Lancet, vol 347, number 9009, Saturday 27 April 1996
A study of childbirth-related deaths on the Isle of Man between 1882 and 1961 shows that doctors may have had a role in increasing maternal mortality in the early part of this century. CG Pantin's conclusion (Med Hist 1996; 40; 141-72) follows an analysis of the registers of death and the Chief Registrars' annual reports. As the health of the community improved, maternal mortality fell, but only until 1911. By 1926, maternal mortality was at the level it had been 30 years earlier, due to the increasing activity of intervention-prone doctors. Only after the island's maternity home opened in 1927 did maternal deaths fall, reaching zero by 1961.
Pantin attempts to reconcile his findings with I. Loudon's study (Death in Childbirth; an international study of maternal care and mortality 1800-1950, Oxford: Clarendon press, 1992), in which maternal mortality plateaued in almost every western country between 1850 and 1936. Loudon noted that two factors contributed to maternal death — maternal health and obstetric care. What happens, he asked, if only one of these determinants changes? The Isle of Man provided such a situation, since up to 1911 maternal health improved without a change in childbirth management.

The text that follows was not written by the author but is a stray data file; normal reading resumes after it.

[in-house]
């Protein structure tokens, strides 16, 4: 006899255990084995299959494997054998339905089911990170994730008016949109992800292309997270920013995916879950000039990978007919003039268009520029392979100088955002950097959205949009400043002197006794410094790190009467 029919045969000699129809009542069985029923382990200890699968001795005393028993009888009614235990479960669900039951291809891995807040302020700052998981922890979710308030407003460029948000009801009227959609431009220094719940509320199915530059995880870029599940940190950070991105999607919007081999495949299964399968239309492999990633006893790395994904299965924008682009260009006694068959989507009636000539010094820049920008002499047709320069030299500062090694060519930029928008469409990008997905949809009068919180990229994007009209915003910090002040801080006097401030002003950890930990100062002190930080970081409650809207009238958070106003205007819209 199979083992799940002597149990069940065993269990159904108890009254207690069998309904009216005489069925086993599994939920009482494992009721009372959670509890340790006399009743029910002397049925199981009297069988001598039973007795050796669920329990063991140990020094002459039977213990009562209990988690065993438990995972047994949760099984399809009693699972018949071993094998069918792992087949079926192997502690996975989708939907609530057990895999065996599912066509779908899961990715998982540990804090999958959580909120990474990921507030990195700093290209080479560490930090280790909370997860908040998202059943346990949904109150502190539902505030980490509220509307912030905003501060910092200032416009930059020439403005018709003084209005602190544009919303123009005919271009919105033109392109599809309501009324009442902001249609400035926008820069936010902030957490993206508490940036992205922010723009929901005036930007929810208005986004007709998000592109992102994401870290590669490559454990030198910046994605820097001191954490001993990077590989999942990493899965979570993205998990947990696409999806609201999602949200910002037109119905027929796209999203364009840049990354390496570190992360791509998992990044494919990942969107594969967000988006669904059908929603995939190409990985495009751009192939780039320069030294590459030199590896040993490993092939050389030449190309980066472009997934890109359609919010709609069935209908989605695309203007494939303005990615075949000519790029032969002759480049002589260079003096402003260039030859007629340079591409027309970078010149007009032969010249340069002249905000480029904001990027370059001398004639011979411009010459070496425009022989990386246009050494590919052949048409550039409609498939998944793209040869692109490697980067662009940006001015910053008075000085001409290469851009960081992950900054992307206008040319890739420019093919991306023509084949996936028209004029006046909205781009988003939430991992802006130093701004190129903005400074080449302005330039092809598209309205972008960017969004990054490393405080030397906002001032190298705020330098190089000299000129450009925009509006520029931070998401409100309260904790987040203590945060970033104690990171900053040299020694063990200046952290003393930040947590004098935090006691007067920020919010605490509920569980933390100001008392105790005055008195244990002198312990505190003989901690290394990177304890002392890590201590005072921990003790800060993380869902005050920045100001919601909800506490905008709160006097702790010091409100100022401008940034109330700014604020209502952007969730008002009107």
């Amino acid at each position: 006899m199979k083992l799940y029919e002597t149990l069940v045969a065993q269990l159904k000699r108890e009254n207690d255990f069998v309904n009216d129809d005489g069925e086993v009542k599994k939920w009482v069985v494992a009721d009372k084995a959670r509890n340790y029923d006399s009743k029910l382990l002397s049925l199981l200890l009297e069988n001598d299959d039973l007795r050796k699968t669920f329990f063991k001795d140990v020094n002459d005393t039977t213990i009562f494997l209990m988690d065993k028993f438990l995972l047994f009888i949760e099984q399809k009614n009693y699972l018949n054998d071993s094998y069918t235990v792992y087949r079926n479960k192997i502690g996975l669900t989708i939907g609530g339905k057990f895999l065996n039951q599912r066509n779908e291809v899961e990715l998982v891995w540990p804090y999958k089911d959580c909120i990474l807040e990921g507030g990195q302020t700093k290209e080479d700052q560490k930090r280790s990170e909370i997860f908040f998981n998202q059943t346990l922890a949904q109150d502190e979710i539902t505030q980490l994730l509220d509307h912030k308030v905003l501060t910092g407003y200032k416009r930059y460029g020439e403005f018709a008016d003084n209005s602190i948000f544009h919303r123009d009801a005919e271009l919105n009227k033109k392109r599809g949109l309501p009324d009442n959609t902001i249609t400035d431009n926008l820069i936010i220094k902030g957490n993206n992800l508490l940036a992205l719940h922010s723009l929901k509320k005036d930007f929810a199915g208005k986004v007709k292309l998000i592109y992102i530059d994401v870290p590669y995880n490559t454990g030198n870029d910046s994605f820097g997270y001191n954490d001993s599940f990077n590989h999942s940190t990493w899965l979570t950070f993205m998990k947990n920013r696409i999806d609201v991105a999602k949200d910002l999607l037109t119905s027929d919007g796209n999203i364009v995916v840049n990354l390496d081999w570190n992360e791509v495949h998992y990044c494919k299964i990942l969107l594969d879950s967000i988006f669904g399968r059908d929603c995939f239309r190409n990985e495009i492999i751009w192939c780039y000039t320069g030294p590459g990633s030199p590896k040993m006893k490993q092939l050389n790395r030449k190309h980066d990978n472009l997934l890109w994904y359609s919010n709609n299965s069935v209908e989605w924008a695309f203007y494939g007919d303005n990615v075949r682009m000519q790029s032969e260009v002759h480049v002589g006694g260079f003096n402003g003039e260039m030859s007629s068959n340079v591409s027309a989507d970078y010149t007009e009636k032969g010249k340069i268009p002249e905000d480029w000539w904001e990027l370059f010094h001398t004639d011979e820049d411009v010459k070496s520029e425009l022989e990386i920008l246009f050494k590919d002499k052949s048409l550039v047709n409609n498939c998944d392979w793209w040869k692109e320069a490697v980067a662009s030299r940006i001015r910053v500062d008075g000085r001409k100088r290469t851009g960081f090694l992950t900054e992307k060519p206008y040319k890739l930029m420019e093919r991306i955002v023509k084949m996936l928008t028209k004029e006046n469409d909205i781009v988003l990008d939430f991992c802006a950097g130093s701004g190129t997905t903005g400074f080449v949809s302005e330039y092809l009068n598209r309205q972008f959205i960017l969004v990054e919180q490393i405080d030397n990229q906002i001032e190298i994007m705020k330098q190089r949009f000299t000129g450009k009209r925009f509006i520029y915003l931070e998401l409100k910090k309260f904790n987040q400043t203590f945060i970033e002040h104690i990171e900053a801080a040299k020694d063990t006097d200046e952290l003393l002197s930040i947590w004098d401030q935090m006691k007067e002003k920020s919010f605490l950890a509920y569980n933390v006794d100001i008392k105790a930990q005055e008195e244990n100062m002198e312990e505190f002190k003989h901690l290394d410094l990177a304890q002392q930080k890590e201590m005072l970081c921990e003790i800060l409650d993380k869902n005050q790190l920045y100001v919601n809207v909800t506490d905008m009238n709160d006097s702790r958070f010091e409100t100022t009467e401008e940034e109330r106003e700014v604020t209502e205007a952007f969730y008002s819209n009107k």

To explain the England and Wales plateau, Pantin notes
that the effects of better health would have been nullified by the increased
mortality due to the increasing intervention at births by doctors (which
had begun earlier than on the Isle of Man). Fewer mothers, he says, would
have died in childbirth in the countries with Loudon's plateaus "if doctors
had let well enough alone instead of supplanting the midwives".